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A Story About My Mother

Submitted by Albin Johnson - November 23, 2005

MOTHER O'MINE, O MOTHER O'MINE! I know where love would follow me still. By Rudyard Kipling He is one of my favorite writers. As a youngster, my uncle introduced me to his works and I still enjoy re-reading his stories today.

I have written several stories for Minonktalk about my "memories" of growing up and lessons I have learned from life. These "memories" were lovingly kept and returned to me as I grew older. My mother saved all the "little" things from her life as well as, each one of her children. My sister decided a while back I should have all this memorabilia and sent a box to me. As I mentioned before, the contents became the basis of many of my stories. I have since sorted the things out by era and family grouping. Today I decided to look again at those things that were specifically about my mother during her high school days in Chicago. Fortunately she kept a nice assortment of pictures, events, and memories of those few years prior to WW I or around 1915. Who was she and where did her family originally come from? My records go back to the early 1700's, and a small area called Devon, England. In the early 1800's some of the family moved to Washburn, Illinois. In 1897, my mother Dorothy was born to Myrtle Parkin Butler and Benjamin Butler Jr. who lived in Washburn. They moved to Chicago in mom's teens.

Ben was a mason so traveled widely and often away for long terms. Enough of the genealogy! Now to her collection of high school memories! Starting with her book entitled "The Girl Graduate - Her High School Memories" inscribed to Dorothy Leah Butler. The high school was known as Wm McKinley High in Chicago dated 1915. The suede leather bound book is now a little tattered and worn and a size 6" by 9" and about 3" thick. The book documents her high school teen years. There are headshots of fellow classmates with emigrant names such as: Sheehan, Siegel, Berkowitz, Lashensky, Meyers, Witt and first names like: Irving, Dora, Ira, Verna, Ermaline, Eli, Fannie, Milton, Genevieve, Lois, Juanita, Maurice, Lil, Conrad, Inez, Isabel, Rose, Walter, Evangeline, Sara, Sidney, Julius, Mildred, Lillian, Arthur, Bea, Evelyn, Minnie, Flavia, and Nellie.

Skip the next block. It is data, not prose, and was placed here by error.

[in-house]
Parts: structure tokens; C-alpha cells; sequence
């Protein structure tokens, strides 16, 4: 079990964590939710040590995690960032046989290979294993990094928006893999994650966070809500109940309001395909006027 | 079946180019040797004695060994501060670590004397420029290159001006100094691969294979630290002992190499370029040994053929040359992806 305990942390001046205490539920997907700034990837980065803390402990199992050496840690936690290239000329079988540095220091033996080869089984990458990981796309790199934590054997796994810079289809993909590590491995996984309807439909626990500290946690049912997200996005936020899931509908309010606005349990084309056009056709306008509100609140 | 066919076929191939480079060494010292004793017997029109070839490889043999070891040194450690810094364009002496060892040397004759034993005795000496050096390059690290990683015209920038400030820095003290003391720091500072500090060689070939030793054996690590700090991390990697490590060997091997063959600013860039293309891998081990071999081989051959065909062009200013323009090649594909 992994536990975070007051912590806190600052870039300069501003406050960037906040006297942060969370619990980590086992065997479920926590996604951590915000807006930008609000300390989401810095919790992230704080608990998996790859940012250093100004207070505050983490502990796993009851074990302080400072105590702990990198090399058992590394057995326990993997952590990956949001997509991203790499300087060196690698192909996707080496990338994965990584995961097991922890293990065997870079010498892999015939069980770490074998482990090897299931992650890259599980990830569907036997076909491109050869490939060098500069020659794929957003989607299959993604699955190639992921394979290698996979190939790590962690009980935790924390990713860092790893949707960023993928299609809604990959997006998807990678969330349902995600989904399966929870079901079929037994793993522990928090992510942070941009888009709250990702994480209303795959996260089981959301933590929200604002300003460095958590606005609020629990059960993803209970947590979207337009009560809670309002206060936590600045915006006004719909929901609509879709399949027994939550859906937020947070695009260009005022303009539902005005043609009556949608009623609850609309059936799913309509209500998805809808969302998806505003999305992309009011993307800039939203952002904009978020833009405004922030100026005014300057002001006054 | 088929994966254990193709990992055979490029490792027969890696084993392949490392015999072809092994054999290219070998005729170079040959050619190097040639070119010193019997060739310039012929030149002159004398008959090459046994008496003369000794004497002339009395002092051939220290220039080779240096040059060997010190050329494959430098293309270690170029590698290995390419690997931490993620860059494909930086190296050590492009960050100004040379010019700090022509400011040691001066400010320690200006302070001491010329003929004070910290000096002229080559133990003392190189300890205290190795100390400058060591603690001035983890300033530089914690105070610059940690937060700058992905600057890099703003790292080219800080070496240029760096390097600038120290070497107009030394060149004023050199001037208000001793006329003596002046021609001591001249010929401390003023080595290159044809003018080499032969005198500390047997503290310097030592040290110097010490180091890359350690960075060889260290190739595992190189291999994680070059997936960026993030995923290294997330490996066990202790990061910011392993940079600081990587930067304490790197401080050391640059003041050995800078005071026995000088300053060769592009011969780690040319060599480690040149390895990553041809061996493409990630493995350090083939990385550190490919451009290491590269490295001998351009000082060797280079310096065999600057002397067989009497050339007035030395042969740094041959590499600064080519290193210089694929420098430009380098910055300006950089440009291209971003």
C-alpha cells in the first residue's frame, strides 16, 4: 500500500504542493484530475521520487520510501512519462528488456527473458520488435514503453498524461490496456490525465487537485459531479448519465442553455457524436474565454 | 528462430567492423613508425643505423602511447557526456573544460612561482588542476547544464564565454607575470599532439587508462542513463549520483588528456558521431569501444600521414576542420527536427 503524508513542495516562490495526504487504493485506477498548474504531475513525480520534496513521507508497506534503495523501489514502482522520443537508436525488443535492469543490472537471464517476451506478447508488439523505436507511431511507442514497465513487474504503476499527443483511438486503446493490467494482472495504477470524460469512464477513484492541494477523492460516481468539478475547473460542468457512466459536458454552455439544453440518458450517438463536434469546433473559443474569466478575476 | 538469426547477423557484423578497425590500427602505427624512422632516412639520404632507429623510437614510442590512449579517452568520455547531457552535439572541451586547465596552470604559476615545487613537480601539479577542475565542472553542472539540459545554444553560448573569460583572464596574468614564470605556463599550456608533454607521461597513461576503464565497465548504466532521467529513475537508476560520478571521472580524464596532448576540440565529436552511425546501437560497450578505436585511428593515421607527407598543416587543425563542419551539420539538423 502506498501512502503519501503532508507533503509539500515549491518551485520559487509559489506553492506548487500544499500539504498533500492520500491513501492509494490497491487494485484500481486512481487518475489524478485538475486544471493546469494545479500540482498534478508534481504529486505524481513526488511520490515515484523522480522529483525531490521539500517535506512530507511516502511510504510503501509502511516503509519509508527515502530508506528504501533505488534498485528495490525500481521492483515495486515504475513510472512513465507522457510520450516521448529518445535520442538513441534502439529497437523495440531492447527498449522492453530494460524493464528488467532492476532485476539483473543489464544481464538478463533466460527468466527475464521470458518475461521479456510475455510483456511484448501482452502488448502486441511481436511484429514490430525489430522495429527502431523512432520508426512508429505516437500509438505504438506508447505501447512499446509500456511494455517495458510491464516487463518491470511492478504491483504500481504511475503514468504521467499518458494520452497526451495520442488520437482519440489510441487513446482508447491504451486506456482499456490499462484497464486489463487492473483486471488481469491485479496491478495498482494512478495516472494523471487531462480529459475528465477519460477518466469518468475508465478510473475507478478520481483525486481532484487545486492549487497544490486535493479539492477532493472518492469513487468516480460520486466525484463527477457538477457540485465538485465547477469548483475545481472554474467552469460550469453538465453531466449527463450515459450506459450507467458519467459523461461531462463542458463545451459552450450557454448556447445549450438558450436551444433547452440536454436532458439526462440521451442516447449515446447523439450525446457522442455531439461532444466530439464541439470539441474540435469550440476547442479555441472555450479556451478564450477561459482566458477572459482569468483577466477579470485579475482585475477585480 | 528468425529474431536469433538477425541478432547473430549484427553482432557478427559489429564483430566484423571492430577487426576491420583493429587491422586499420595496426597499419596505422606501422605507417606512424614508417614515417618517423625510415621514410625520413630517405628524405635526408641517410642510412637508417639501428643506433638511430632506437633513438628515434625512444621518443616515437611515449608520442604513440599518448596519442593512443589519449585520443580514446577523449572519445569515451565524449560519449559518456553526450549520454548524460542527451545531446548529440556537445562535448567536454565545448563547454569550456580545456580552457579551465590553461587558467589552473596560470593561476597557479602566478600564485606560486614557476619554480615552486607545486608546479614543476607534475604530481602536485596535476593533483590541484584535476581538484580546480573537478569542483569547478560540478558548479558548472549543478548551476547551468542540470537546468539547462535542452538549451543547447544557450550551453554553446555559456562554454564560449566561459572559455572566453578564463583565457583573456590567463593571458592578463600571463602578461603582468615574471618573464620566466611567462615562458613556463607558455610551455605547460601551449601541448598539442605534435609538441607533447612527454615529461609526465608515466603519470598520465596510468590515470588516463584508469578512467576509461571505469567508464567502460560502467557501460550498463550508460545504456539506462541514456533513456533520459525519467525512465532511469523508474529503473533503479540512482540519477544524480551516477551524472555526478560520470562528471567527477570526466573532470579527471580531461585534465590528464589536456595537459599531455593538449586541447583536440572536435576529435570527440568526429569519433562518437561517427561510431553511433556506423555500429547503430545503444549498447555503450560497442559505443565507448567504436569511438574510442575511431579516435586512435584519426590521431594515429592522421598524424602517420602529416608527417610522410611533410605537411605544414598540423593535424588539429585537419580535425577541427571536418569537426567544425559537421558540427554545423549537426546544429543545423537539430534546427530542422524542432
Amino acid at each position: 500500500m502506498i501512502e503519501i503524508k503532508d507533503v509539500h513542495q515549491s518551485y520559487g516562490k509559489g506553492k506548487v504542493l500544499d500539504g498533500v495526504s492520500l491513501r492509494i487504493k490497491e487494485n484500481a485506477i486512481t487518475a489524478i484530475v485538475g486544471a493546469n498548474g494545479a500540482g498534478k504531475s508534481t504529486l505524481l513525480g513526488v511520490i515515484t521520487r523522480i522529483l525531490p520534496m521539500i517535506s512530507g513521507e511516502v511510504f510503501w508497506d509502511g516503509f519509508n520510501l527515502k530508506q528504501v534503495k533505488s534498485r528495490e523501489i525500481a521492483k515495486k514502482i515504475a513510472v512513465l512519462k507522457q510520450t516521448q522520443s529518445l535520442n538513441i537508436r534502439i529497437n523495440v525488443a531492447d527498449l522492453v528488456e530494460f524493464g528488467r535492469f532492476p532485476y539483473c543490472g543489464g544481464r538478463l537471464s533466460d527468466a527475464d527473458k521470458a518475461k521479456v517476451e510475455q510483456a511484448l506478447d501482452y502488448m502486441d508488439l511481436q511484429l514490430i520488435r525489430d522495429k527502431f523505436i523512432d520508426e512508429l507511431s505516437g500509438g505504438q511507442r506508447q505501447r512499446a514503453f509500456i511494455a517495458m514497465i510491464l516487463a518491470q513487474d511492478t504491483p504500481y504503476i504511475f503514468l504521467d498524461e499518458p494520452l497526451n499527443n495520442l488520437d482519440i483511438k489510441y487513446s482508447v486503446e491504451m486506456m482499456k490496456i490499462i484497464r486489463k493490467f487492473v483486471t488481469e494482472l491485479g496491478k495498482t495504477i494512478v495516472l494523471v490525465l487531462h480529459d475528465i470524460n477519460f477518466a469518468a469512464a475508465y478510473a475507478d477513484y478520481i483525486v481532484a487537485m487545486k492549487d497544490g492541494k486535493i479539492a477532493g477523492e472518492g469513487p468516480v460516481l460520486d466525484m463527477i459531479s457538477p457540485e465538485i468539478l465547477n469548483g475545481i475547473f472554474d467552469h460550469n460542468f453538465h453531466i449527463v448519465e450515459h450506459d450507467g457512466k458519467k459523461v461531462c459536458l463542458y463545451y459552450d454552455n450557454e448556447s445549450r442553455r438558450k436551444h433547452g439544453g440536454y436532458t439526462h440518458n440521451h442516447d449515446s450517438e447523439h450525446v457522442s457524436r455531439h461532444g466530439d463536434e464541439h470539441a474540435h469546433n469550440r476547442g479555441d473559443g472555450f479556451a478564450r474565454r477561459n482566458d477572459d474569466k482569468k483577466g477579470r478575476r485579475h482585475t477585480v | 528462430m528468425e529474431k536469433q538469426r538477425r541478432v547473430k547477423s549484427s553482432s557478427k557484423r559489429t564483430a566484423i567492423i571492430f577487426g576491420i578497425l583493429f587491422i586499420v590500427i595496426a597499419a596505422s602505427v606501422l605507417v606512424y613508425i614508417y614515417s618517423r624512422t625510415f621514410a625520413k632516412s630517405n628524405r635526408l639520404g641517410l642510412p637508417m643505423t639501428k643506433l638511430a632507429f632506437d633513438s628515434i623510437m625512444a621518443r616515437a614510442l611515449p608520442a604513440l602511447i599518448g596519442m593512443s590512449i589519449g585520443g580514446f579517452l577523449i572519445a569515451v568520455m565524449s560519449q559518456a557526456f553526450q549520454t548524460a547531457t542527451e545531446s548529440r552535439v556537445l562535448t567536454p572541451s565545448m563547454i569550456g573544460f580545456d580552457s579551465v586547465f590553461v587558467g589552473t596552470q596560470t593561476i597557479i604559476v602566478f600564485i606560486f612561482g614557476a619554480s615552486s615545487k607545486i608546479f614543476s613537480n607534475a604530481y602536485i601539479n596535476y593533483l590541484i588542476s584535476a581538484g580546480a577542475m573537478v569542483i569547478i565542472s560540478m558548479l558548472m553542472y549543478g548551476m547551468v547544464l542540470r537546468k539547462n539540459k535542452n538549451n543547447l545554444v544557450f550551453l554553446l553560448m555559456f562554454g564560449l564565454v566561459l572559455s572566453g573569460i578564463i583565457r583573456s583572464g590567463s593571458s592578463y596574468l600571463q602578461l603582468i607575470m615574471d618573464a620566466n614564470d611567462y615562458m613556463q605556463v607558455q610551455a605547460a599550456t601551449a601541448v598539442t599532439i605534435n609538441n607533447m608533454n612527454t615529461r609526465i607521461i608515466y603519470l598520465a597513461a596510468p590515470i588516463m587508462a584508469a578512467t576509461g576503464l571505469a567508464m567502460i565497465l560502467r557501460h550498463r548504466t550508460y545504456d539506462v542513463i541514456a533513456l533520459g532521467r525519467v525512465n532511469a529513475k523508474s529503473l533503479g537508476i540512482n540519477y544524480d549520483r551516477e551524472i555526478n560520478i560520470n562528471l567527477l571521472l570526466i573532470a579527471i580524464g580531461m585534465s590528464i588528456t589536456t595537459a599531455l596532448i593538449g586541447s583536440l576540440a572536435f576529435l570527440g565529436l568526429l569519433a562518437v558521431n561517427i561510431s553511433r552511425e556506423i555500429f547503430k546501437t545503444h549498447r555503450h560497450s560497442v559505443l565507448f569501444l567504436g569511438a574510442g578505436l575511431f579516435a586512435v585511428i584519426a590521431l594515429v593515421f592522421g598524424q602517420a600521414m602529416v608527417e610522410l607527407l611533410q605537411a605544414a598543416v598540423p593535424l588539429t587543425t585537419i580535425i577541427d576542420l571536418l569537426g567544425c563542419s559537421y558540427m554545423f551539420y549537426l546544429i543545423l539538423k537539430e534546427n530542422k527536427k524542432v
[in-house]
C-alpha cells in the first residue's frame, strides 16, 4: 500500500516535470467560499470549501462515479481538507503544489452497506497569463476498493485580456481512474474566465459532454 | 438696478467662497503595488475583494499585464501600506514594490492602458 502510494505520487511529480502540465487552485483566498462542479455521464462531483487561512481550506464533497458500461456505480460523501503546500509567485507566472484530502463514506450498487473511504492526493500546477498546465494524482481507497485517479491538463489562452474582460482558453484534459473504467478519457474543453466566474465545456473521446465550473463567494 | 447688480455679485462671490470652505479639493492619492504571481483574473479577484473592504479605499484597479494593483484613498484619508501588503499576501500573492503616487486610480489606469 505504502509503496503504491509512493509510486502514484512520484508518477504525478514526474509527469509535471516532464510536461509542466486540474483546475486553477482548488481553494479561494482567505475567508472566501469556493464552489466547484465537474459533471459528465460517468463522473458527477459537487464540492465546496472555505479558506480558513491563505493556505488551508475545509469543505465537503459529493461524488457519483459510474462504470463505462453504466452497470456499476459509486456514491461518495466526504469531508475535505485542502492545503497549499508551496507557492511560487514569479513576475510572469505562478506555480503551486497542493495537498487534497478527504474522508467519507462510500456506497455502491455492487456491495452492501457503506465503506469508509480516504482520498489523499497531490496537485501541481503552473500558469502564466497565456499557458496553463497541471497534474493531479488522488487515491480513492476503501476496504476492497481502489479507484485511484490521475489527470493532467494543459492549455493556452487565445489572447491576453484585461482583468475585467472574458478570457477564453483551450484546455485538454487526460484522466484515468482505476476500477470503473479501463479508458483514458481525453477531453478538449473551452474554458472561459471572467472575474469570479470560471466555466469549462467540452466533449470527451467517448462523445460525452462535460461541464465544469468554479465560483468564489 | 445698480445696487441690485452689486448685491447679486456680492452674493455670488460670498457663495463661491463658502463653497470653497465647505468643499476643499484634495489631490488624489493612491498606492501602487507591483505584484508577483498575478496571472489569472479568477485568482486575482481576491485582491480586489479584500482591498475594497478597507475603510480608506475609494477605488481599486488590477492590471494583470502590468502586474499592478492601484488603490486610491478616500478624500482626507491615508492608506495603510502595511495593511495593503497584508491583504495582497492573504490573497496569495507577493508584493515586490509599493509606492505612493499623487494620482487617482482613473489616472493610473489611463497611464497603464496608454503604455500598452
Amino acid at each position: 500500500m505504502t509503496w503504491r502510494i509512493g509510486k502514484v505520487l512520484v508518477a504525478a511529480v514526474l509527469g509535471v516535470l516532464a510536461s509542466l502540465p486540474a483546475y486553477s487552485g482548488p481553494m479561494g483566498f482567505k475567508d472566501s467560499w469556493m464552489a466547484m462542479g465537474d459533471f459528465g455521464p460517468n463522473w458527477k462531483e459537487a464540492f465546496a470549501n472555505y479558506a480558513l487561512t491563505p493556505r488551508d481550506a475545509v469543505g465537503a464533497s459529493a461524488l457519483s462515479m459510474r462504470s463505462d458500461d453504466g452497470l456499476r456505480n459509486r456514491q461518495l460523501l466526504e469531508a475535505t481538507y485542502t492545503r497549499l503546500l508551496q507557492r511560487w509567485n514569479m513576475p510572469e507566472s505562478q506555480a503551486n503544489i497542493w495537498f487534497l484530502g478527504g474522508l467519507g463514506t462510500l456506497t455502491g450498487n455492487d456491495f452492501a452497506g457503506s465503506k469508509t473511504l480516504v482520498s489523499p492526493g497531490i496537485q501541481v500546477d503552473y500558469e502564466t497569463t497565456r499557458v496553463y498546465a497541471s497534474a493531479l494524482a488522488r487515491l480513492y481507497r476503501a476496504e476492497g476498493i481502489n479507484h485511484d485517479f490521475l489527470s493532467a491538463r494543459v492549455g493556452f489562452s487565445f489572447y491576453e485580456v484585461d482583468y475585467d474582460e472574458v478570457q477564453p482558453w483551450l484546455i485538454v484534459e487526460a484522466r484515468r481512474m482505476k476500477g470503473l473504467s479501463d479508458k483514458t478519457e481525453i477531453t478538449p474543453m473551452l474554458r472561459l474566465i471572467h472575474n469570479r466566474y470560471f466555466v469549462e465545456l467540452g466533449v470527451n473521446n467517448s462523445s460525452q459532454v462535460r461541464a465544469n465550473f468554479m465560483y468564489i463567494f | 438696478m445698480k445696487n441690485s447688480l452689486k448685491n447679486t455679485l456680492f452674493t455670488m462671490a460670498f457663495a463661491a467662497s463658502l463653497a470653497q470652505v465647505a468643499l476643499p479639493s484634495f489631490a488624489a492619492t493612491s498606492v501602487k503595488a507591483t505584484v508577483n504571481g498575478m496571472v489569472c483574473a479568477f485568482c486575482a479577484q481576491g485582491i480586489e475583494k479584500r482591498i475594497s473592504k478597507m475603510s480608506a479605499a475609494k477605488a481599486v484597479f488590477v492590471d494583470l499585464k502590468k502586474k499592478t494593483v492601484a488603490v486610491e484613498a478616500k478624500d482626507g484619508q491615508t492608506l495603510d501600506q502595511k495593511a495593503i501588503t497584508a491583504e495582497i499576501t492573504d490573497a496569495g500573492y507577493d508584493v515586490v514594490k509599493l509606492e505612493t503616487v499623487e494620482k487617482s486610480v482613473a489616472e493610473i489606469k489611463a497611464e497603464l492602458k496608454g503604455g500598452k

The diary includes little vignettes and drawings from classmates as well as engraved announcements and a graduation list including my mom who listed her name as Dorothy Leah Parkin Butler. I thought the idea of women listing both parent's names was started by the current feminist movement and then I recalled that the early 1900's were the original era of Women's Rights!

Looking further, I found "play bills", dance notices, and social events. A hand-made Valentine heart announced a "playground girl's dance." Another, a Shamrock cutout declaring a special dance. The musical event dance card included signups for the "one step, the two step, the waltz, glee club and a violin solo. My mind began conjuring up images from a Maxfield Parrish art print of girls in gauzy gowns and bare feet dancing for the Shiner's production called "Allah's Garden".

Then they went from graceful dancing to "all out war!" This war was not WW 1 but friendly competition between Evanston's Crane Technical High School and McKinley. A long newspaper account told of 300 Crane roughnecks that invaded McKinleyland. Many gallant leaders of the "defense" came out battle scared but with flying colors. The McKinley girls hurled erasers from the balcony and later formed a nurse's group to tend the injured. My laughing caused tears when I realized this was MY MOTHER! Another bit of paper listed the names of all the young girls on the indoor softball team. Mom's name was listed as playing 2nd base and she had one hit.

Mom describes her graduation dress as white embroidered organdie with a white messaline slip undergarment.

The slip was scalloped and bound with white braid. All this was made by her mother. Mom's shoes were black patent leather with buttons. She wore a pale pink sash and hair bow along with white silk gloves. There were parties and dancing after the graduation. The dance cards were filled with names of her friends and included pictures of her classmates. Mom continued her school work to include a teaching credential, and of- course, by 1918, a dental student by the name of Albin Johnson had entered the picture, but That's another story.